BRIEFCASE SOCKS

Not much knitting progress to report on Rogue. Other priorities intrude this week. I have however gotten a fair bit done on my "briefcase sock."? That’s the pair of socks in progress that live in my work backpack. I like to keep one going that’s done while waiting for appointments, in line at the post office, and in those other bits of time that would otherwise be frittered away.

Briefcase socks are usually not of the most elaborate styling or construction. They have to be able to be picked up and put down without losing one’s place in a pattern, and mindless enough to do with only minimal attention. As such, self-patterning yarns are ideal. This pair is in Reynolds Swizzle. It’s marked at 7.5 stitches on a US #1 or #2. I’m using 1.25mm needles (US #0000), and getting 10.5 spi. This particular sock is 80 stitches around. As you can see, even at the much smaller gauge, I’m getting accent stripes that are perfectly satisfactory. They’re mostly one row wide, with a two row overlap of about 25-29 stitches. This pair is being done in the standard toe-up/short-row heel style that has become my automatic default. I began the sock at the very beginning of a yellow stripe. I’ve just started the short-row heel section at the blue stripe now just off the needles. I’ll probably begin the second sock at the start of either the blue or green accent stripe, just to be playful and have a pair of fraternal rather than identical twins.

Why do I knit my socks at such annoyingly tiny gauges?? I like them better. I find densely knit socks to be more comfortable, with none of that walking on pebbles feeling others report as a reason for not liking hand-knit socks. I have found that densely knit socks wear better and last longer, especially ones that are a bit tight on the foot. Socks that are large enough around to permit shifting can bunch up inside the shoe and either wear themselves thinner over time, or create blisters.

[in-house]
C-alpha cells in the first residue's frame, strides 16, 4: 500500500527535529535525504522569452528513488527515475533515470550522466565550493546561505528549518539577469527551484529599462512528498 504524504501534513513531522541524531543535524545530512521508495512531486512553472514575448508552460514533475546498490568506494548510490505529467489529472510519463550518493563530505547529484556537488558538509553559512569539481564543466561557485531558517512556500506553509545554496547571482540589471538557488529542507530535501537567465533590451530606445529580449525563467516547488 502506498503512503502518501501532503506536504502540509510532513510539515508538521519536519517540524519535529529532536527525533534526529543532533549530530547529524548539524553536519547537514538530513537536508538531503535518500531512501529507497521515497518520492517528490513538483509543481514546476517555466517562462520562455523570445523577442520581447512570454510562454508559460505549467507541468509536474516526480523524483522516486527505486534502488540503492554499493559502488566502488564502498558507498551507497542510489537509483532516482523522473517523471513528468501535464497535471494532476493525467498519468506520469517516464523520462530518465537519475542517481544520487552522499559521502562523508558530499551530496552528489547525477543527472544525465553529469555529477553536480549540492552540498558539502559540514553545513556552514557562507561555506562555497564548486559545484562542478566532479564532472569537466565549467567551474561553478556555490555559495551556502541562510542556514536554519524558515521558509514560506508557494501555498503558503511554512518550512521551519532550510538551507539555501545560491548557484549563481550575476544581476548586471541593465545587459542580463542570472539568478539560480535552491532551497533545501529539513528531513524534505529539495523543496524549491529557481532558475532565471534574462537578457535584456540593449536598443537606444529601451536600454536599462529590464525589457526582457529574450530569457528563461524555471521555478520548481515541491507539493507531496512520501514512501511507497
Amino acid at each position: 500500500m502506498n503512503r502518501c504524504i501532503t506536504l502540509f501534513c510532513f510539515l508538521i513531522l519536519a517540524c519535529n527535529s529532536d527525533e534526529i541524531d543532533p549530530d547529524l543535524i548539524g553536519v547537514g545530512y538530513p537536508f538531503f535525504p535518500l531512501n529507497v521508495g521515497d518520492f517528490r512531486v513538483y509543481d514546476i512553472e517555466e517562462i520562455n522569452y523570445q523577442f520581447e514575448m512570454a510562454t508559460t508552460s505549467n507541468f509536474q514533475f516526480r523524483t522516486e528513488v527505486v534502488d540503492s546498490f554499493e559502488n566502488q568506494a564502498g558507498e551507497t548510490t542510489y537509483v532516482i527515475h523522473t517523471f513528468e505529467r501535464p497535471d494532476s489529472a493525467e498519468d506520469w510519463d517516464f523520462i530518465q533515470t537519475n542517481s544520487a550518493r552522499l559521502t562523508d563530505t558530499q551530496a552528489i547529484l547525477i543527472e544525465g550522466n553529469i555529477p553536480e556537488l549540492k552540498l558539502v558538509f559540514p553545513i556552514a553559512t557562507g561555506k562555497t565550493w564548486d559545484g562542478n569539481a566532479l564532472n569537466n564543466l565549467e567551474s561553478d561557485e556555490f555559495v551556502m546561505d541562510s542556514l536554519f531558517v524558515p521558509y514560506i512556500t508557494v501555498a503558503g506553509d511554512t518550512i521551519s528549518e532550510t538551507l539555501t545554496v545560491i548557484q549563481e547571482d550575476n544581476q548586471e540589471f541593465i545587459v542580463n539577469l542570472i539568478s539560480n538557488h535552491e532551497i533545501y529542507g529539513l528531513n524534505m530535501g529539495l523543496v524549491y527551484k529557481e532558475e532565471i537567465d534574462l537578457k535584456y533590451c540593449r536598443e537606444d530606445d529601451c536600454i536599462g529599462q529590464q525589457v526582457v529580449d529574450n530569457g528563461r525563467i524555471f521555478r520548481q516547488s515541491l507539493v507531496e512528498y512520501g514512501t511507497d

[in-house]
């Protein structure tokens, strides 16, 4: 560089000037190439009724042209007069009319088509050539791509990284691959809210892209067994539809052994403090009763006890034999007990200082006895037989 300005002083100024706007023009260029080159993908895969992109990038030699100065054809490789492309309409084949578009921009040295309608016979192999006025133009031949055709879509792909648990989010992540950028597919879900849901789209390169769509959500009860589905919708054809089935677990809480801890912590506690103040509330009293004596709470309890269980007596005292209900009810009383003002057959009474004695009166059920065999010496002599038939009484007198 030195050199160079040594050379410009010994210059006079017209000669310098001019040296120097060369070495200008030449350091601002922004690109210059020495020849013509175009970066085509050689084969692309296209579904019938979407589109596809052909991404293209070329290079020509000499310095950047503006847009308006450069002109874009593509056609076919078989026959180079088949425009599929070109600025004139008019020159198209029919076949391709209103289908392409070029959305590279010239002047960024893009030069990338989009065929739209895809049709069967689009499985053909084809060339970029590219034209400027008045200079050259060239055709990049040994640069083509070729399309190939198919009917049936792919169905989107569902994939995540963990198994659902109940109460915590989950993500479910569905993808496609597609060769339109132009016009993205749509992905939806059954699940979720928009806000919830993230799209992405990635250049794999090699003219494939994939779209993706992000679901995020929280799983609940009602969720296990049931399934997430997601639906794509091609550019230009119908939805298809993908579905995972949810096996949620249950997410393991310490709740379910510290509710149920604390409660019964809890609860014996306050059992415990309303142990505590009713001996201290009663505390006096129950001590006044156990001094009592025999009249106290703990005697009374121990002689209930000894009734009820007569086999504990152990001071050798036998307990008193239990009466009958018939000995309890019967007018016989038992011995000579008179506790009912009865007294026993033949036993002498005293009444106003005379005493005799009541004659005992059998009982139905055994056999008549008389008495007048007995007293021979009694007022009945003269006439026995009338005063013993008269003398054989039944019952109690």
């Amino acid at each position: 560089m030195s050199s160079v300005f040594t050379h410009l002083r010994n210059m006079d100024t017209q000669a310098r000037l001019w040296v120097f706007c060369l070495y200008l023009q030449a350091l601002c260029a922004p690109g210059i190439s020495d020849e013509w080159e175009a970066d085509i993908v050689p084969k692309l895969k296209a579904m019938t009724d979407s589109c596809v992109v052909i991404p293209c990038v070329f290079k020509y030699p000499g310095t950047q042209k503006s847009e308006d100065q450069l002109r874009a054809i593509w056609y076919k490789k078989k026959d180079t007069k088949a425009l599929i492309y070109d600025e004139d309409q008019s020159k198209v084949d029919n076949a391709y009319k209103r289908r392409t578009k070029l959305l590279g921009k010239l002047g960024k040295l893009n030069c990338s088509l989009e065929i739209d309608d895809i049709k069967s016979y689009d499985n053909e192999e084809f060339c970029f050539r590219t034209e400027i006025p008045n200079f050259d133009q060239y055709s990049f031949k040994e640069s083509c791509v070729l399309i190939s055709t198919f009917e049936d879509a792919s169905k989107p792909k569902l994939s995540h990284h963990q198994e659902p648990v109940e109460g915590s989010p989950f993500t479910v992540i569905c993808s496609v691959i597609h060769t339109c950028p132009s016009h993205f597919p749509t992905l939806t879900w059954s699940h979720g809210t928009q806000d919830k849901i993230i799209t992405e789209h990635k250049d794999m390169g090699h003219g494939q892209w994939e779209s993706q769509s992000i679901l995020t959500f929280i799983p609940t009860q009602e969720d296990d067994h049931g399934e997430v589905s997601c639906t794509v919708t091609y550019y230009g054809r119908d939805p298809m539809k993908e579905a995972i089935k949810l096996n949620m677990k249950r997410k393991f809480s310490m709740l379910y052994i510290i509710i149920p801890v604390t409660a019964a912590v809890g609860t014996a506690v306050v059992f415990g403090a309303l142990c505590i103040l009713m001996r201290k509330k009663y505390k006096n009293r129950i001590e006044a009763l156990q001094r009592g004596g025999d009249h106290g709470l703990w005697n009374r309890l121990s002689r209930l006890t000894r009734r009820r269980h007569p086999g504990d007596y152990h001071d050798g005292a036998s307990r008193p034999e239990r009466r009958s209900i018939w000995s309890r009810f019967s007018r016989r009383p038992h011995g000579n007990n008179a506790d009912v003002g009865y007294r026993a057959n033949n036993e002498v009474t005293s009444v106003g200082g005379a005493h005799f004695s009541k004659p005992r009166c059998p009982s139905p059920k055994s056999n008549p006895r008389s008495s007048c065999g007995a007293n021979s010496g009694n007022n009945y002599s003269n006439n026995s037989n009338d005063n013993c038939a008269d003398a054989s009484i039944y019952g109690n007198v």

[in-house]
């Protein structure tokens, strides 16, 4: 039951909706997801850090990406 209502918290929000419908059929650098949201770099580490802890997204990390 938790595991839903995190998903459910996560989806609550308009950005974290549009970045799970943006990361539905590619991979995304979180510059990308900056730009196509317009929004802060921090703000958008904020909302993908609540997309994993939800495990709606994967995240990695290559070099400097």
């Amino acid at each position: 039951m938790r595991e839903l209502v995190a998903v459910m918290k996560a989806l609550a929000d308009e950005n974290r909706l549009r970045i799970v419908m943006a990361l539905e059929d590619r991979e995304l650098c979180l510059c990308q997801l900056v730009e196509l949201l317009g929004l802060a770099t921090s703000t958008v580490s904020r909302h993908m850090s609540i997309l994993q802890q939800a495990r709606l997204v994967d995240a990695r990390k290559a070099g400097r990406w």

I find that most 4-ply fingering weight sock yarns work just fine for knitting at gauges significantly finer than they are marked. Three ply weight fingering is even thinner. It’s tough to find it now that the old Kroy 3-ply is history, but I can get up to 12 stitches per inch out of a good 3-ply. That’s fine enough to knit many pre-1900 era sock patterns verbatim. Cast on 96 stitches?? No problem with a 3-ply.

Finally how am I liking the Swizzle compared to other sock yarns?? It’s o.k. Not great. I find it a tad harsher than the Regia line and the Fortissima/Socka line. It’s also thinner looking un-knit, but denser (less airy) than the other two. The narrow, widely spaced skinny stripe is different, but boring. I may try to liven up the sock ankle a bit by either purling the accent rows, or by playing with a slip stitch or mosaic pattern on them.

Aside:? Welcome to my Japanese visitors!? I have no idea what the referring page says, but you are more than welcome to wander around and rummage through my past entries. Google translation tells me this

???????!

means "Happy knitting!"?? Although automatic translations are usually too literal (and usually produce silly output) I hope it’s not too far off.

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